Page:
On April 20, the president calls a press conference to announce a breakthrough in the fight against COVID-19. It’s a new use for an old malaria treatment, he says, one that is seeing miraculous results among the country’s most ill patients. It’s so safe that even schoolchildren could take it. In fact, he urges them to do so daily, as a preventative. He admits that he, too, is taking the medicine.
No, this is not the President of the United States touting an unproven remedy for a virus that has infected nearly 5 million people worldwide. It is Madagascar’s President Andry Rajoelina, who is just as willing to use the presidential platform to promote a hypothetical treatment as is his American counterpart. To prove the safety of his new discovery, he picks up a bottle placed prominently on the podium and takes a swig of the amber liquid. “This herbal tea gives results in seven days,” he avows. “Tests have been carried out—two people have now been cured by this treatment.”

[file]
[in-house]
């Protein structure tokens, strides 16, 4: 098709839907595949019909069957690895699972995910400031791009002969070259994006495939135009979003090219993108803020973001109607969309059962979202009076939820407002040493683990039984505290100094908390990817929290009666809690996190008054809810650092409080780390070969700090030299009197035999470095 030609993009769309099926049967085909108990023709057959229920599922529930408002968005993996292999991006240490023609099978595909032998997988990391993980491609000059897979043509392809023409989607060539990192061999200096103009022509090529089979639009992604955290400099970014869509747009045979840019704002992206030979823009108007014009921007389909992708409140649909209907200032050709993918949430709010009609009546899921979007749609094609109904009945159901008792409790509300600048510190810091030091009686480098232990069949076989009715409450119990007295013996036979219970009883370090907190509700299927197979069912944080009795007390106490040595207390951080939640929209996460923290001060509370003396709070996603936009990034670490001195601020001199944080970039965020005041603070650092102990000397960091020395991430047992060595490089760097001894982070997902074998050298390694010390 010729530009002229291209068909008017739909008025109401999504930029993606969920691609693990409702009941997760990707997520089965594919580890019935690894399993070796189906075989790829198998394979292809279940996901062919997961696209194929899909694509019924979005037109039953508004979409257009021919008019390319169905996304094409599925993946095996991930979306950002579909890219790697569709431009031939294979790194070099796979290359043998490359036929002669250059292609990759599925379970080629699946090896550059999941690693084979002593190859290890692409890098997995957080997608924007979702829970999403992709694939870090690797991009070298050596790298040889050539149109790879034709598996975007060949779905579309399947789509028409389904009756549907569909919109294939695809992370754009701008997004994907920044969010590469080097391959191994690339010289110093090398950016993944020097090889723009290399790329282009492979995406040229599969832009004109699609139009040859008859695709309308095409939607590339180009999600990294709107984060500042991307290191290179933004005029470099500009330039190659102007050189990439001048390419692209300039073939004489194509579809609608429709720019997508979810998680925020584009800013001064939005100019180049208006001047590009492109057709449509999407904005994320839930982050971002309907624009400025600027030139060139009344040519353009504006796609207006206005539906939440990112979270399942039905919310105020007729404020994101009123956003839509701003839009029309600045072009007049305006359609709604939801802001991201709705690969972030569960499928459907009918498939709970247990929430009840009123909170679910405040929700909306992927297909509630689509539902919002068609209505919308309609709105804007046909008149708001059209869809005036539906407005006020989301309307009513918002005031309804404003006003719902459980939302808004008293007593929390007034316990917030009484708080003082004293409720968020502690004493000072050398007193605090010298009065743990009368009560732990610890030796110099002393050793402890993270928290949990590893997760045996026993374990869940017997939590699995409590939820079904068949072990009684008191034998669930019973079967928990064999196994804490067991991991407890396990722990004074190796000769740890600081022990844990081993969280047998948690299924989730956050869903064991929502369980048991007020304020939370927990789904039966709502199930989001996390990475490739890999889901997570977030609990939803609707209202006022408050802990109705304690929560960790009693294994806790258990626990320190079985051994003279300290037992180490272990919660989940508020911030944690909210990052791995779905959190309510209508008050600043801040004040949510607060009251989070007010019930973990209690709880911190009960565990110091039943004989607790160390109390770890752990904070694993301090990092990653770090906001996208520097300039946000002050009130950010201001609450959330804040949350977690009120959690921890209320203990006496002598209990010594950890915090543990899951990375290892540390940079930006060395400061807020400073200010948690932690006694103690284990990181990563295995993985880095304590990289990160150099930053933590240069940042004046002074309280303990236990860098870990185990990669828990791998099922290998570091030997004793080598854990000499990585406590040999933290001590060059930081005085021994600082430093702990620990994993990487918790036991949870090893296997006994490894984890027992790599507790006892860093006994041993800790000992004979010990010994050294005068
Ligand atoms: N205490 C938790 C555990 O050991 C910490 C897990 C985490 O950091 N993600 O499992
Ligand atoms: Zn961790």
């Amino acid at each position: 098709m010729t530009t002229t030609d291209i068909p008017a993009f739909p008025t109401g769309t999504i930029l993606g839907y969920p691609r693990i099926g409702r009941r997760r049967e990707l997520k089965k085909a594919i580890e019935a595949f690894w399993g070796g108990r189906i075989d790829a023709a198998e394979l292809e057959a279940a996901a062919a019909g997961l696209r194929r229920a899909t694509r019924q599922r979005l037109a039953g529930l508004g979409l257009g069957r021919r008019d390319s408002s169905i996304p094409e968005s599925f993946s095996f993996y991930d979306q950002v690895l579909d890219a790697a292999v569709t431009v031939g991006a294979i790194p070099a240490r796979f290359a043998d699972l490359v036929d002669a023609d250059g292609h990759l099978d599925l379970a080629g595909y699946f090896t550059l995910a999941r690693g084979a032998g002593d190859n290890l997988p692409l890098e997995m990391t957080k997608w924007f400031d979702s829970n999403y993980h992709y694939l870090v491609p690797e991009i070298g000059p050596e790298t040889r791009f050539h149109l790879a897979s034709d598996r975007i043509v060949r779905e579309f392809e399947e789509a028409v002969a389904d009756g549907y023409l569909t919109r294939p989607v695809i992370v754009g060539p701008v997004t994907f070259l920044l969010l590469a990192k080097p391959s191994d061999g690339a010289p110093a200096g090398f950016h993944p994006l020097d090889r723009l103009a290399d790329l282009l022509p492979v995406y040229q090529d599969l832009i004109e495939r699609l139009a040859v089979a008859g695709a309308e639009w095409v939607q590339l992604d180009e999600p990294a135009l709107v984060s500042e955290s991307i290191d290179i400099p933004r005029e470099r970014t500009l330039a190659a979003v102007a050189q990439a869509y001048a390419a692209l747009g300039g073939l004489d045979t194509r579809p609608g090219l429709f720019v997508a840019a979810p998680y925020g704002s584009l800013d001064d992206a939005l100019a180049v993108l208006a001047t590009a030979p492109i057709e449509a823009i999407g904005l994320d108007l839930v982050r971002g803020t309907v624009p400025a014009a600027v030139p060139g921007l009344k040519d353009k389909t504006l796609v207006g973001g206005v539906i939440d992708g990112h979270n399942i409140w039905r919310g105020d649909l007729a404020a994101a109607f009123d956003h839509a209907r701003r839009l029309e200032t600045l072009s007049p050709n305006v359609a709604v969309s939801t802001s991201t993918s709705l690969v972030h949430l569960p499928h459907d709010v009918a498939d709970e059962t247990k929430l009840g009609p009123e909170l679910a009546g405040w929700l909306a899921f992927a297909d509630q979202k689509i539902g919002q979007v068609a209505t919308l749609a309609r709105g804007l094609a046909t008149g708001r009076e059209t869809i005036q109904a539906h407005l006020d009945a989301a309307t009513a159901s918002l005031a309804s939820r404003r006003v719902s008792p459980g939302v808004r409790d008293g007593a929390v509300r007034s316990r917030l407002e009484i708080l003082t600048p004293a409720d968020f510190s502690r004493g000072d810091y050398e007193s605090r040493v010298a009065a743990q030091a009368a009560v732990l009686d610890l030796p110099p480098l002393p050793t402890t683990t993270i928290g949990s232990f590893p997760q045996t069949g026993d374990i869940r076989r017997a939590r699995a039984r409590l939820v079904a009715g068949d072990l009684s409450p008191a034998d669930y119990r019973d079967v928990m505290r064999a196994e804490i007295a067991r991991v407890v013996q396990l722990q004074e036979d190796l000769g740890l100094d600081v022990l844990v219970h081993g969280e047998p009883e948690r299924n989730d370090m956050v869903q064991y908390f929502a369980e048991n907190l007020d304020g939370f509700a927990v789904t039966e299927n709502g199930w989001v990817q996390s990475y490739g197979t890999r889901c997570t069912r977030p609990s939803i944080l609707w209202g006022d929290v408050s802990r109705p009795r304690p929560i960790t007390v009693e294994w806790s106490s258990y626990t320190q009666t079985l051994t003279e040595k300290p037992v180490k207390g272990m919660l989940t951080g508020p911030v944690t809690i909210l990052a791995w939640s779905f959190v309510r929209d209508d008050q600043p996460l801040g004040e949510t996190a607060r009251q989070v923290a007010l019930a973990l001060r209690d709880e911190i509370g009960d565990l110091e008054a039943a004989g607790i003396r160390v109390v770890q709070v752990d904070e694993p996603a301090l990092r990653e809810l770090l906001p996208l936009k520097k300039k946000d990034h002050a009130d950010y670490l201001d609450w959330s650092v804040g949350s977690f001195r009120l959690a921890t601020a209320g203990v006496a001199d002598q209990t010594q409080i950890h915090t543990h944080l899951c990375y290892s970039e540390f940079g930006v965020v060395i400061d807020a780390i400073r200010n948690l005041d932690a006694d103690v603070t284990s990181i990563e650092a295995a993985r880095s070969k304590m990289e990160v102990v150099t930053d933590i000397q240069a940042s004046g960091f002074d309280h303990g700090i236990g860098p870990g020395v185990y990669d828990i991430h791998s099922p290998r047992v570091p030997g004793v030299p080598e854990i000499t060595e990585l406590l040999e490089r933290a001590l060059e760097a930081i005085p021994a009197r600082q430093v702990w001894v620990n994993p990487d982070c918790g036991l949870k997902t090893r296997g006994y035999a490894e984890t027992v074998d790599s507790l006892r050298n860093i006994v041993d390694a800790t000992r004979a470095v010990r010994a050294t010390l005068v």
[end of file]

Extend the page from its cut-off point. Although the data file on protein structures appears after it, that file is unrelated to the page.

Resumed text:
Aides pass bottles of the herbal remedy, labelled “Covid-Organics,” to the assembled diplomats, ministers and journalists. They sip appreciatively, then break into applause as the president of this island nation announces that the first African cure for coronavirus, based on traditional African medicine, will be distributed countrywide, and, eventually across the continent. According to the World Health Organization, there are no medicines that have been shown to prevent or cure COVID-19. That hasn’t stopped people—some of them presidents—from grasping at any potential treatment that might provide a way out of the devastating lockdowns that are collapsing national economies, or stave off the threat of mounting death tolls. Read more.